Eduardo Eyras – Universitat Pompeu Fabra (UPF) & Juan Valcárcel – Centre de Regulació Genòmica (CRG)

The genetic information of cells is encoded in the DNA, which is read by the cellular machinery to generate RNA molecules. Sometimes, the same gene can give rise to different RNA molecules through the process of alternative splicing, which may produce proteins with potentially very different functions. To date, it is not known how much of this variation is relevant for normal function or may play a role in disease, like cancer. Although cancer originates from mutations in DNA, these have an impact on the RNA molecules of the cell, known as the transcriptome, which can induce and maintain mechanisms linked to the development of cancer.

To better understand the impact of alternative splicing in cancer, we performed an in-depth study of the transcriptomes in over 4,000 tumour samples from eleven different types of cancer from The Cancer Genome Atlas (TCGA) project. We also studied the alterations of regulators of splicing in these tumors. These analyses revealed new alternative splicing alterations linked to cancer. Additionally, we showed that inducing the identified alterations in non-tumour cells, they acquired tumorigenic properties. Until now these alterations had remained invisible to the analysis methods used in major cancer genome analysis projects. These results highlight the importance of alternative splicing in the development of cancer, becoming a new factor to be taken into account in the study of this disease. This research also opens up new ways of understanding the biology of cancer and searching for new therapeutic strategies.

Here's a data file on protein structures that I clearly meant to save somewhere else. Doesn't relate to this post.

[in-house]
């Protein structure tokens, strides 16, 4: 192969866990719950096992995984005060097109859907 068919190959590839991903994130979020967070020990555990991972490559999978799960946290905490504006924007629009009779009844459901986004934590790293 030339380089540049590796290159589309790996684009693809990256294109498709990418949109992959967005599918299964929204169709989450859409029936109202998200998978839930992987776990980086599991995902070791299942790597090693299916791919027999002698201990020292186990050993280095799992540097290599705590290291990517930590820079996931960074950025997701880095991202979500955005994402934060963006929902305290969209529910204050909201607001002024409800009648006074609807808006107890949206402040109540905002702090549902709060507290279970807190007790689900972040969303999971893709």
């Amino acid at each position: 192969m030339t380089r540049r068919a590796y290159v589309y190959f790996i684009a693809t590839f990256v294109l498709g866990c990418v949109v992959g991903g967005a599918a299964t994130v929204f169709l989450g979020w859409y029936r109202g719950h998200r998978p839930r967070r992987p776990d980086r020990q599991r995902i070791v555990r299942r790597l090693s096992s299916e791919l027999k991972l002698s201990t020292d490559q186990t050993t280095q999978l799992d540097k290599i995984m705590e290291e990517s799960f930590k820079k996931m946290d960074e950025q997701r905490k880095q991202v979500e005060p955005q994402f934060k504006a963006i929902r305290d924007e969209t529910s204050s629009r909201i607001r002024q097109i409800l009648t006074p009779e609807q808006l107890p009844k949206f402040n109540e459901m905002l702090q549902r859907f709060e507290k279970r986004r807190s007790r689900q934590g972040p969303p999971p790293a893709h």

Sebestyén E, Singh B, Miñana B, Pagès A, Mateo F, Pujana MA, Valcárcel J  & Eyras E  2016, ‘Large-scale analysis of genome and transcriptome alterations in multiple tumors unveils novel cancer-relevant splicing networks’, Genome Res., 26(6):732-44.